The recently-concluded ASEAN Summit in Singapore called for the promotion of secure and resilient information and communications technologies (ICT) infrastructure. It noted that this can contribute to regional security and stability. The Sydney Recommendations on Practical Futures for Cyber Confidence Building Measures in ASEAN, launched in September 2018, provides a roadmap on how this can be achieved.
ASEAN HAS long been an advocate of cyber confidence building measures (CBMs) for cyberspace; in 2014, and ASEAN was seen as a world leader in Cyber CBMs. But ASEAN and its dialogue partners, like the ASEAN Regional Forum (ARF), have not moved past the diplomatic quagmire that has bogged down the development of CBMs. For example, a list of points of contact was mooted by ARF members as early as 2012 but has yet to see fruition due to objections from some members.
Despite these obstacles, ASEAN still recognises the importance of cooperation and developing CBMs and norms in cyberspace. Singapore and Thailand, as the outgoing and incoming chairs of ASEAN, pledged to continue the discussion on cybersecurity at the ASEAN summit in November 2018 to promote an open, secure, stable, accessible and peaceful ICT environment. This is seen as critical to connectivity and economic development.
Challenges in Cyber Confidence Building Measures (CBMs)
Just two months earlier, at Singapore International Cyber Week 2018, Singapore was tasked by the ASEAN Ministerial Conference on Cybersecurity (AMCC) to develop a framework for cooperation in cyberspace; confidence building measures among the various ASEAN member states will be needed for any cooperation to be successful.
There are many challenges that need to be overcome in building this ASEAN-wide cooperation mechanism. Some ASEAN Member States have insufficient capacity to participate in cyber CBMs. For example, Myanmar’s national Computer Emergency Response (MMCERT), has only five employees serving the cybersecurity needs of the whole country.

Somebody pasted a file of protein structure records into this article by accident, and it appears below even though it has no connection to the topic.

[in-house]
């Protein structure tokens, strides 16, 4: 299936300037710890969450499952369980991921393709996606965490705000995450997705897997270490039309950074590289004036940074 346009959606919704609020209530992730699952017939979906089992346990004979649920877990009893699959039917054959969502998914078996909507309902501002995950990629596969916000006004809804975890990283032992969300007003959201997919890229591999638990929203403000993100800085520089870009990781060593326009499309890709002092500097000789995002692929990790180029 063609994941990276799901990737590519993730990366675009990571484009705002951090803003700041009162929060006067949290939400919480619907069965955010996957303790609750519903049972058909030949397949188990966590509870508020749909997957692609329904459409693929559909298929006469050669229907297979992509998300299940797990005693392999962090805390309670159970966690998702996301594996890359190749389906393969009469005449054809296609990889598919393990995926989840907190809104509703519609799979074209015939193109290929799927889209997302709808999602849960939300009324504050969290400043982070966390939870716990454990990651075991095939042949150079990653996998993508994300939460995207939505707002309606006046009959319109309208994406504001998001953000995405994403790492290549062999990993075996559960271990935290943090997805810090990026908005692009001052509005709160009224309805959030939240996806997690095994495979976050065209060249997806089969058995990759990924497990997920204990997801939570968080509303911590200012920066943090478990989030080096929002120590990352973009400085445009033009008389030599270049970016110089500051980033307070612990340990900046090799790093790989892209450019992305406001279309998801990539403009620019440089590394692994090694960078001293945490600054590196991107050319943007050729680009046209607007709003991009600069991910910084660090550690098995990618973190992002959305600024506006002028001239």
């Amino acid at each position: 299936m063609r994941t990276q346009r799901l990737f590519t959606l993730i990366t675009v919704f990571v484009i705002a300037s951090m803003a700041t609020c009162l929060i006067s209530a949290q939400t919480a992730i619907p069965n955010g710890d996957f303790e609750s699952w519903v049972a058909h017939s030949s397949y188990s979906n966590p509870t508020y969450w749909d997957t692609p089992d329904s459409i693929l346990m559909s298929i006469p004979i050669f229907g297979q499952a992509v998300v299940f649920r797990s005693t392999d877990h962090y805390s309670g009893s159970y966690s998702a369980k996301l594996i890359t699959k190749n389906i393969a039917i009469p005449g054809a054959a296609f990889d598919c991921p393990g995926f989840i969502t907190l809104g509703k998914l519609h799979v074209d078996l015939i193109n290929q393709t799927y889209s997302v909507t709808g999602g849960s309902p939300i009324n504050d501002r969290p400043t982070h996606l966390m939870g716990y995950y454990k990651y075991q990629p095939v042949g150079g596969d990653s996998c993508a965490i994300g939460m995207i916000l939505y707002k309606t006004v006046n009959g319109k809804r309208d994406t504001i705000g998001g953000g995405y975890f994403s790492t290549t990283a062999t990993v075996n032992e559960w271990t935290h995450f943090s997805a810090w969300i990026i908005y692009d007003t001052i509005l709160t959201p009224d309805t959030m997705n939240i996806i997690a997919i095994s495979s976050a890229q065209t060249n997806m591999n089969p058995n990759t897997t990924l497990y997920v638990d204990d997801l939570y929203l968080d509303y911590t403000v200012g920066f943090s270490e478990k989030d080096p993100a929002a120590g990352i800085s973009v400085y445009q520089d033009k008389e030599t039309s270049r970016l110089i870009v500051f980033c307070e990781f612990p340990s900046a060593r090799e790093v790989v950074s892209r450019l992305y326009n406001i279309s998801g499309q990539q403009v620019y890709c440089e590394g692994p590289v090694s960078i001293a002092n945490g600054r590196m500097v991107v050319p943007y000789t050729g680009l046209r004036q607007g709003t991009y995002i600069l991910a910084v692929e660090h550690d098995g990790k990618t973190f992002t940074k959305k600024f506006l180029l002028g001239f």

In other ASEAN states, there is insufficient communication between the technology industry, government, academia, civil society, and the public. Companies are reluctant to report incidents because they fear loss of business, or because reporting is too onerous; while governments are reluctant to share information, which may be classified. This in turn hinders the free sharing of information between countries.
Sydney Recommendations for ASEAN CBMs
Track II dialogues – or discussions involving academia, industry, and civil society − can smoothen this process of building confidence and encouraging discussions for cyberspace. The writer was invited by the Australian Strategic Policy Institute (ASPI) to participate in a project that was part of the ASEAN-Australia Special Summit in March 2018 and supported by the Australia-ASEAN Council.
The project was to suggest practical confidence building measures in cyberspace in the ASEAN region that can be readily implemented. This process brought together leading experts in international affairs and/or cyber affairs from think-tanks, research institutes and universities from across the ASEAN region.